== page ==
Optical activity is a property of certain molecules in solution to cause the rotation of the polarisation plane of polarised light passing through the solution.
This rotatory power is a typical property of chemical compounds that have an asymmetrical structure (cf. chirality).
Amongst these so-called optically active compounds, dextrorotatory compounds divert the polarisation plane clockwise and levorotatory compounds, anticlockwise. Enantiomers, compounds with the same formula of which the structures are symmetrical to each other relative to a plane, have opposite rotatory powers.
Optical activity is studied using polarisation analysers. The measurement of rotatory power is the basis of a physical-chemical analysis method, polarimetry.
The notation + for dextrorotatory and - for levorotatory compounds avoids the confusion that may come about from the use of d and l notations. This confusion may arise because there is no predictable relationship between the relative configurations of asymmetric carbon atoms, noted L and D, and the sign of its rotation.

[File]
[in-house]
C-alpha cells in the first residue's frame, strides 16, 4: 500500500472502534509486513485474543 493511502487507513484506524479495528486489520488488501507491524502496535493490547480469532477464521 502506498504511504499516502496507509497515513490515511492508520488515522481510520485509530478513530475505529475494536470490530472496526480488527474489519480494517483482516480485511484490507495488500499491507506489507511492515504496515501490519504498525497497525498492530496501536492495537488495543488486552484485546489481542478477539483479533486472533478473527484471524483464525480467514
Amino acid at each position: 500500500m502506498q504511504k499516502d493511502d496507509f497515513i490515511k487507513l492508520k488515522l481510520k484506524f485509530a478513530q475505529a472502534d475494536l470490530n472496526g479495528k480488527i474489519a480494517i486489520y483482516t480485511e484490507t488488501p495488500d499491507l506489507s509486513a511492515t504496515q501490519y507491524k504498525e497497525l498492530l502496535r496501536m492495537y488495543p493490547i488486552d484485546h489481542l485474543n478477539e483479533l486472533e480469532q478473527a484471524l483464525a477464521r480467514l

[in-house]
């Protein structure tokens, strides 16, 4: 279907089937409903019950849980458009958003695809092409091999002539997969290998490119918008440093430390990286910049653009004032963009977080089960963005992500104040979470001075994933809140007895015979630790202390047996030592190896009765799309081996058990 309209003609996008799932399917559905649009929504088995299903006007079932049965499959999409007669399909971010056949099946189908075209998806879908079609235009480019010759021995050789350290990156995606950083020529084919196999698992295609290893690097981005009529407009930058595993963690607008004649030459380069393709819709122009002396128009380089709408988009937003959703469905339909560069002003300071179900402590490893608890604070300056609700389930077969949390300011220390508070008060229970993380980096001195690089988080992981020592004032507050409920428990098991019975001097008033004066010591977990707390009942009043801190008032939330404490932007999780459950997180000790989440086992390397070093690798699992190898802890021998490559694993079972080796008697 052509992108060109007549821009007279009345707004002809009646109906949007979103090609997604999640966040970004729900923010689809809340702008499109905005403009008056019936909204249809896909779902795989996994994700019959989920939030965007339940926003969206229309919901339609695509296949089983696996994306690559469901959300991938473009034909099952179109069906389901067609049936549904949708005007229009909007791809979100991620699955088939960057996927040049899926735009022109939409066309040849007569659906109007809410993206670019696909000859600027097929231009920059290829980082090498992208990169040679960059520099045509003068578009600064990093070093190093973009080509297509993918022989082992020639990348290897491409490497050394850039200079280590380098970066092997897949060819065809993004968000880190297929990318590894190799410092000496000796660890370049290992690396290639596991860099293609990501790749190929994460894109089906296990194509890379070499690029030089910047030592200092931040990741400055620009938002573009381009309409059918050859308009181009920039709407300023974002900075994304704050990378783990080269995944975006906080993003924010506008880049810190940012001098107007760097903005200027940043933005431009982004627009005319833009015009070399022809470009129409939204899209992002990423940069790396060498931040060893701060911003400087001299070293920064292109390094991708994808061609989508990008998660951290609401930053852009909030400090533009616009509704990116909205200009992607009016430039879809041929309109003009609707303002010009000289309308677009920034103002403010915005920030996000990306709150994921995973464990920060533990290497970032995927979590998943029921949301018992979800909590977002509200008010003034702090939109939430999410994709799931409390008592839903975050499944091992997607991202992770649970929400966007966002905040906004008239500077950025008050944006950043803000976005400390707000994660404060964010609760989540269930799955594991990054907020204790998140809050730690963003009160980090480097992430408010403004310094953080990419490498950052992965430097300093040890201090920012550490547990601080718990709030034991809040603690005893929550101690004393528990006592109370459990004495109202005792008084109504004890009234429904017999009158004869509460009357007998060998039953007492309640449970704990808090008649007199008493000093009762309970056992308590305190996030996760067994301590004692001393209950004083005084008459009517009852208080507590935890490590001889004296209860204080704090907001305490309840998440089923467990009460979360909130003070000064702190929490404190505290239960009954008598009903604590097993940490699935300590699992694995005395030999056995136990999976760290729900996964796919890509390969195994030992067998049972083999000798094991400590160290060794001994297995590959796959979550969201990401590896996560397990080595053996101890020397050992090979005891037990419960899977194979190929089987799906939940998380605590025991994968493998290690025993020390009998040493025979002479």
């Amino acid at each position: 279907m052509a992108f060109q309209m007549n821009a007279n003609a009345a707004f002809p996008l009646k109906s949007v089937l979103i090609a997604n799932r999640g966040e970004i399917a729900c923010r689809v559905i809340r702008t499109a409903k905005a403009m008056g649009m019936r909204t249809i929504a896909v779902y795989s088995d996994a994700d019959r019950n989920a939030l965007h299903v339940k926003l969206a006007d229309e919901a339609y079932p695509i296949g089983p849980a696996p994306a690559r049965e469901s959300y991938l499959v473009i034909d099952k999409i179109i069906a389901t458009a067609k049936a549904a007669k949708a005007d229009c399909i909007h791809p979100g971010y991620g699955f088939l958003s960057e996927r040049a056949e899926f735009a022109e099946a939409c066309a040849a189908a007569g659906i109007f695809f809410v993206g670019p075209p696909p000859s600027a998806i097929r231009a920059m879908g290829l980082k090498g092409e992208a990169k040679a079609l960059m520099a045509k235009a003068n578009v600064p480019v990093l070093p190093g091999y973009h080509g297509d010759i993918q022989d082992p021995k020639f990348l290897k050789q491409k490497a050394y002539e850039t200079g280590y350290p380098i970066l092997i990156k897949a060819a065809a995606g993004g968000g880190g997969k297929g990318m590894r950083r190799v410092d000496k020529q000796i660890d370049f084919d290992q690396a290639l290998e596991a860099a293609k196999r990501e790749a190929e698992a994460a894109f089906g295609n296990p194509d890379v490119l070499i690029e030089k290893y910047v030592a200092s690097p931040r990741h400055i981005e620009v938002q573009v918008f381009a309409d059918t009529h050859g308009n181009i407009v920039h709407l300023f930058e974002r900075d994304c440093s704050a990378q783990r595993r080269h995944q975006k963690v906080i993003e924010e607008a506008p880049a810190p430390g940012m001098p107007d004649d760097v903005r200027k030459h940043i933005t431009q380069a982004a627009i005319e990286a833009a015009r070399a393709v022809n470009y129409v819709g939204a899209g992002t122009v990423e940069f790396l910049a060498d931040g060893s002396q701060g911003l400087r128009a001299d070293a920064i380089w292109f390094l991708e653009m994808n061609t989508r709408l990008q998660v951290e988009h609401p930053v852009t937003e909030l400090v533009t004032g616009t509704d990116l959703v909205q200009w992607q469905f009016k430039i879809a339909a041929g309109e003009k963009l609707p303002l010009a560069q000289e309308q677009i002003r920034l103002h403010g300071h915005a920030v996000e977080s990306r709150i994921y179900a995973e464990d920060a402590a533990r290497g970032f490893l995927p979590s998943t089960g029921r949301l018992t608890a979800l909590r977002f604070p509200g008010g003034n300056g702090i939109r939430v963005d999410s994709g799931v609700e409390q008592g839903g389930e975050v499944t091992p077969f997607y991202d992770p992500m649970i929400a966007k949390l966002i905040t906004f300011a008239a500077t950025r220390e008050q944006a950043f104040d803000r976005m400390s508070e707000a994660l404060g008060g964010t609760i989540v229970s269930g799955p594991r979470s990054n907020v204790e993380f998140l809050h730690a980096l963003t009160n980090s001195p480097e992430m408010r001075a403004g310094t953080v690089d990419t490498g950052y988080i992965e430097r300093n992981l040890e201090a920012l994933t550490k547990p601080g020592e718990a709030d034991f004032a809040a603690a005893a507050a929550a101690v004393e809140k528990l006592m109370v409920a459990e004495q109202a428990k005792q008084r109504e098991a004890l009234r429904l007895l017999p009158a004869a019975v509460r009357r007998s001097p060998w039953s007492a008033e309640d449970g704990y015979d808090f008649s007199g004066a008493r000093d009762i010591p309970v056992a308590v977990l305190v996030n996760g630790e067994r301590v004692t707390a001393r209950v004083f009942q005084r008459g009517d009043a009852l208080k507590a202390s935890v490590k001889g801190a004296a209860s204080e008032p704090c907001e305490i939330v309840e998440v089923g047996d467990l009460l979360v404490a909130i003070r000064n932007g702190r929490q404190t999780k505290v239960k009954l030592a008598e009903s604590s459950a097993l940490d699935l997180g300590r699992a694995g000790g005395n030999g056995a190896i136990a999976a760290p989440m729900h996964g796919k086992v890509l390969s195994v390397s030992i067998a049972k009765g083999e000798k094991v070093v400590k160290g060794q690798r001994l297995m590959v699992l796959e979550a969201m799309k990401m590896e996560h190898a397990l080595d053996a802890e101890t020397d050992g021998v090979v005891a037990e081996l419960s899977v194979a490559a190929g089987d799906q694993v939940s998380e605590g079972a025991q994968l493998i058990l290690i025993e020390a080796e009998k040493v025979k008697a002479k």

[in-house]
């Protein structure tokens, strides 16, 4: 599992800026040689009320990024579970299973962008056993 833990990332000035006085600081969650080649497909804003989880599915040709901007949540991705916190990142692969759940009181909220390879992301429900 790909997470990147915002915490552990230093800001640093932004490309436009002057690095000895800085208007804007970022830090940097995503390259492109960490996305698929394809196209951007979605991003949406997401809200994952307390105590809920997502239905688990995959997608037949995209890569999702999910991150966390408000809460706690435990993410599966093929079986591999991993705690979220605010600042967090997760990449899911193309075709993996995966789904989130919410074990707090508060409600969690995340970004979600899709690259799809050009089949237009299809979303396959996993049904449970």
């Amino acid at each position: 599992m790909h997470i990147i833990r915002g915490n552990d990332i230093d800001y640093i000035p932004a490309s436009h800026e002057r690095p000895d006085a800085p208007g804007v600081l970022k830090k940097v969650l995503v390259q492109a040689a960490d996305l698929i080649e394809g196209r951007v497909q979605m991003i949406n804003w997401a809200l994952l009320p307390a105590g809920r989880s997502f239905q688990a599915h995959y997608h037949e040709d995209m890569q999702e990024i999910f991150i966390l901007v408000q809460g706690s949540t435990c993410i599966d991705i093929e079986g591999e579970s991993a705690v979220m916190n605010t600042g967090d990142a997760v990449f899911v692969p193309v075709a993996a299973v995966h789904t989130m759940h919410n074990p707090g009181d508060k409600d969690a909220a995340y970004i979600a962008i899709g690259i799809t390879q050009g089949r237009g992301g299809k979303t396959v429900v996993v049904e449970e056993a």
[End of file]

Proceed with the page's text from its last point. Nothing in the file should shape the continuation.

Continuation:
History of Science The optical activity of chiral substances was observed and studied by Arago and Biot in 1811. Later, in 1848, Pasteur noticed that a chemical reaction usually yielded racemic mixtures because no orientation of asymmetric molecules is favoured. In contrast, in living things one or other configuration is often preferred. The discovery of the link between these optical properties and molecular structure is the basis of stereochemistry which began with the work of Le Bel and van't Hoff. The study of the rotatory power of reaction media goes back to the observation by Walden of the inversion of polarisation that occurs during certain addition reactions.